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Abstract

Urban public space in a Western context has become increasingly functionalised and pre-determined. Designations for use and by who, have become more prolific and have introduced formalised codes of accepted behaviour. This represents a barrier to the appropriation of public space by citizens, particularly when it comes to less conventional cultural practices. This in turn becomes a barrier for both inclusion and how space is defined and conceptualised. This is problematic in a notion of public space as the space of exchange and meeting place of ‘the other,’ and as an essential part of building an inclusive, tolerant and stimulating urbanity. In this regard, architecture, design and urban planning are neither innocent nor neutral agents in the process of conceptualising, interpreting and materialising space. Design has the capacity to foster uniformity and unambiguity or to invite plurality and ambivalence. Activating the physical practice of parkour, this chapter takes its point of departure in alternative urban practices to discuss the role of architecture, urban design and planning in materialising space between segregation and intolerance on the one hand and inclusion and curiosity on the other and the degree to which space is appropriated as place. Focussing on material details for jumping and climbing, as well as the overall spatial structure for trajectory, parkour emphasises the background and the foreground, while architectural urban space focuses on the middle ground. This chapter examines this potential and its implications for an urban architectural practice aiming for plurality and ambivalence, rather than uniformity and unambiguity. Further, in the context of this publication which intends a more permanent record of the dialogues and interweavings created by the papers presented at the 4th Global Conference on Time, Space and the Body in 2014, this chapter will draw out some of the points that demarcate potential meetings with the other chapters in this section.

In: Intervening Spaces

Public space in a Western context has become increasingly functionalised and predetermined. Designations dictating use and user have become more prolific –often in the name of practicality or safety – and have introduced formalised codes of accepted behaviour. This represents a barrier to the appropriation of public space by citizens, particularly regarding less conventional cultural practices –and this in turn becomes a barrier for inclusion and for how we define and conceptualise space itself. This is problematic in a notion of public space as the space of exchange and the place of ‘the other’, as discussed by Lofland, Hajer and Reijndorp, Zukin and Lefebvre, among others, and as an essential part of building an inclusive, tolerant and stimulating urbanity. In this regard, architecture and design are not innocent or neutral agents in the process of conceptualising, interpreting and materialising space. Design has the capacity to foster uniformity and unambiguity, or to invite plurality and ambivalence. Using the practice of parkour – a physical activity and means of moving through space – as a vehicle for thought and exemplification, this chapter takes its point of departure in alternative urban practices to discuss the role of architecture and design in materialising space, between segregation and intolerance on the one hand, and inclusion and curiosity on the other. Although the design approach may vary, it ultimately plays a large role in determining the scope of inclusion offered and the degree to which space is appropriated as place. In its focus on the material details of urban space for jumping and climbing, as well as the overall structure of space for its trajectory, parkour emphasises the background and the foreground. Architectural urban space design focuses, on the contrary, on the middle ground. This chapter examines the potential in this and its implications for an urban architectural practice aiming for plurality and ambivalence, rather than uniformity and unambiguity.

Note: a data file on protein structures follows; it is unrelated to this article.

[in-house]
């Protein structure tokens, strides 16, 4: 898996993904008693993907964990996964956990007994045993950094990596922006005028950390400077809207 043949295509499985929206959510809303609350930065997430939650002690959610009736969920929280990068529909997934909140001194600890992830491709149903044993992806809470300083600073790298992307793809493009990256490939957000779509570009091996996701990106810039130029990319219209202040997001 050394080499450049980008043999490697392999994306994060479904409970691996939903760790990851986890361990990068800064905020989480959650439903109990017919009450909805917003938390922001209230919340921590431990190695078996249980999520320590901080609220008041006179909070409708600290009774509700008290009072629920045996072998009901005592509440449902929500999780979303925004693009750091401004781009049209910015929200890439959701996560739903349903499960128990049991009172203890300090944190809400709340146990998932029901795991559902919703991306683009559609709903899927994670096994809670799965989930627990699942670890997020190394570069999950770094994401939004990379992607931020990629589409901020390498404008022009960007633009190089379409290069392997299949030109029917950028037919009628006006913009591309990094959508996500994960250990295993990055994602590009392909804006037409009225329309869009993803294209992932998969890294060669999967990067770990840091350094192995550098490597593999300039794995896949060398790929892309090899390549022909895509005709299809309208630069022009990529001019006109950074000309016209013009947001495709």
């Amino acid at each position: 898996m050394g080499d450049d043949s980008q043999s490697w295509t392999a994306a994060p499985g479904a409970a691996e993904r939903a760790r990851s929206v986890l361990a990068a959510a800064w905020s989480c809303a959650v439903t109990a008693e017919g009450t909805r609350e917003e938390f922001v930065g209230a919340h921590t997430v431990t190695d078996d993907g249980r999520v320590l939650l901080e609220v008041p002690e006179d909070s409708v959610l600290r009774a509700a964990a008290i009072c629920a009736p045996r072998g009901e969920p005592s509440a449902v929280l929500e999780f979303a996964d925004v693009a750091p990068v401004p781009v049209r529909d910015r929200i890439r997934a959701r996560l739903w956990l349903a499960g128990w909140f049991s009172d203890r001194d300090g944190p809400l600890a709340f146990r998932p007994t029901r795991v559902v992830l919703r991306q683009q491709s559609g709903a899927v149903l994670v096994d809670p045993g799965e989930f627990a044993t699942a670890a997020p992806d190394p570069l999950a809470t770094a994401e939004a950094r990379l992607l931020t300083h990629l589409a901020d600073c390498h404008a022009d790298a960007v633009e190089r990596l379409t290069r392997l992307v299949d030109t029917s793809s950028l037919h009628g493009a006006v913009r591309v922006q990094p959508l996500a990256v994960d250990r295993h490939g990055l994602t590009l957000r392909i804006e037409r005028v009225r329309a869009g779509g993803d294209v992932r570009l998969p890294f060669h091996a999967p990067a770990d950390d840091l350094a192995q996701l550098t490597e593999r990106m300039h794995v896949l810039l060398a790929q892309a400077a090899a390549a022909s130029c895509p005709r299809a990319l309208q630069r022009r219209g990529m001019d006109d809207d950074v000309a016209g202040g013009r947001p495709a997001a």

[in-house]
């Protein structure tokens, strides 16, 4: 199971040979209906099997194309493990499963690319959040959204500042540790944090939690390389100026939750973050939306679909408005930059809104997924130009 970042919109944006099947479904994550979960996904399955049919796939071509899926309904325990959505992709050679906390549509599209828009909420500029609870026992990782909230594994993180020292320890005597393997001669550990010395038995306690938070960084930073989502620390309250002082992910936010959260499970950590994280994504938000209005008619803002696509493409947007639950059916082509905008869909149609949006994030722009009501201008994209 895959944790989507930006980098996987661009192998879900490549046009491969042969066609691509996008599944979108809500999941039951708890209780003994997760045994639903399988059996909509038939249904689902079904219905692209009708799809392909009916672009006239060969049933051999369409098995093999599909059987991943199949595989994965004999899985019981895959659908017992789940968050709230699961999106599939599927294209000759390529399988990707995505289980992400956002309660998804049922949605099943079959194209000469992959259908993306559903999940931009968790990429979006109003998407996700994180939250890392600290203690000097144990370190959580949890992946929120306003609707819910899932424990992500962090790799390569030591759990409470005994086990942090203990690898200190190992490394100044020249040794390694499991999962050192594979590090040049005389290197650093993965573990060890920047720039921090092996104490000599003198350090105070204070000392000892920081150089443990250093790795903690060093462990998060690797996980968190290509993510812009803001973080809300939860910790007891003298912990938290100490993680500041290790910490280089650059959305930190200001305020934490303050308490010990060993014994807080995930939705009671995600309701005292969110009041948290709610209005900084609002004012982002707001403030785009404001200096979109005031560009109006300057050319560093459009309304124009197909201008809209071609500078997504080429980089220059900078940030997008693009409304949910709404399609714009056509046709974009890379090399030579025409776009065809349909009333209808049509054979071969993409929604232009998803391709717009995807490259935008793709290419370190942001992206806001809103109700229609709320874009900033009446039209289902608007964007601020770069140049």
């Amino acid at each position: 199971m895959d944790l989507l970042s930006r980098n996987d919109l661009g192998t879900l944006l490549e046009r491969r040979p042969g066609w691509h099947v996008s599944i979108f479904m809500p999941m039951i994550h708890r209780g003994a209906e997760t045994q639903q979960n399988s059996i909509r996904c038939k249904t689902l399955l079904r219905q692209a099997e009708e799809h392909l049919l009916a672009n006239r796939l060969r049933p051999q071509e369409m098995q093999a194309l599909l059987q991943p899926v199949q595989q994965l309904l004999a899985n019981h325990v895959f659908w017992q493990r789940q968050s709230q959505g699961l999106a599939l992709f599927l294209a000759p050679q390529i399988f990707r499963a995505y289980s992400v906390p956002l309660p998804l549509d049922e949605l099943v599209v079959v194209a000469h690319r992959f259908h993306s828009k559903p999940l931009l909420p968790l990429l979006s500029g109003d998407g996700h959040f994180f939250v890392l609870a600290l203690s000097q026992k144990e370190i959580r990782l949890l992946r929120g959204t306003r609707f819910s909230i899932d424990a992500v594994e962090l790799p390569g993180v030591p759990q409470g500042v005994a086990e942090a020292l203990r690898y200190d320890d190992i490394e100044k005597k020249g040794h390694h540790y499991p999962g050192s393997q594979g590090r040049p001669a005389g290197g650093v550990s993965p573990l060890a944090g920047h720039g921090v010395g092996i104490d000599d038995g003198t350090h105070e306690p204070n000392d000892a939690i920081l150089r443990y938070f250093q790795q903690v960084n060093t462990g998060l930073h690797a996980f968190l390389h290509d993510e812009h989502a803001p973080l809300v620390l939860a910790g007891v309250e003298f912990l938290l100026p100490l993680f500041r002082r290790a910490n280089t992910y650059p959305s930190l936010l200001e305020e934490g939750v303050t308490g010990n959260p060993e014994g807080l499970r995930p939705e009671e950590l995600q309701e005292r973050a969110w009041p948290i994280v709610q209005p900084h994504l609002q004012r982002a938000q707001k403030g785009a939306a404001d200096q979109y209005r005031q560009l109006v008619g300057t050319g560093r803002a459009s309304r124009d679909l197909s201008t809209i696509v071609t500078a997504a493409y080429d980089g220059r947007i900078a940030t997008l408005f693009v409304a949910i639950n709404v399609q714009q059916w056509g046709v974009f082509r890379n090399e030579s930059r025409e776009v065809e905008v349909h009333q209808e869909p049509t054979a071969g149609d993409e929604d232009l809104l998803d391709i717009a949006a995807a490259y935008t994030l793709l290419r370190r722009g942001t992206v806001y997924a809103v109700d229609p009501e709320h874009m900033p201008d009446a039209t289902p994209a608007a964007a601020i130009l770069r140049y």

In: Time, Space and the Human Body: An Interdisciplinary Look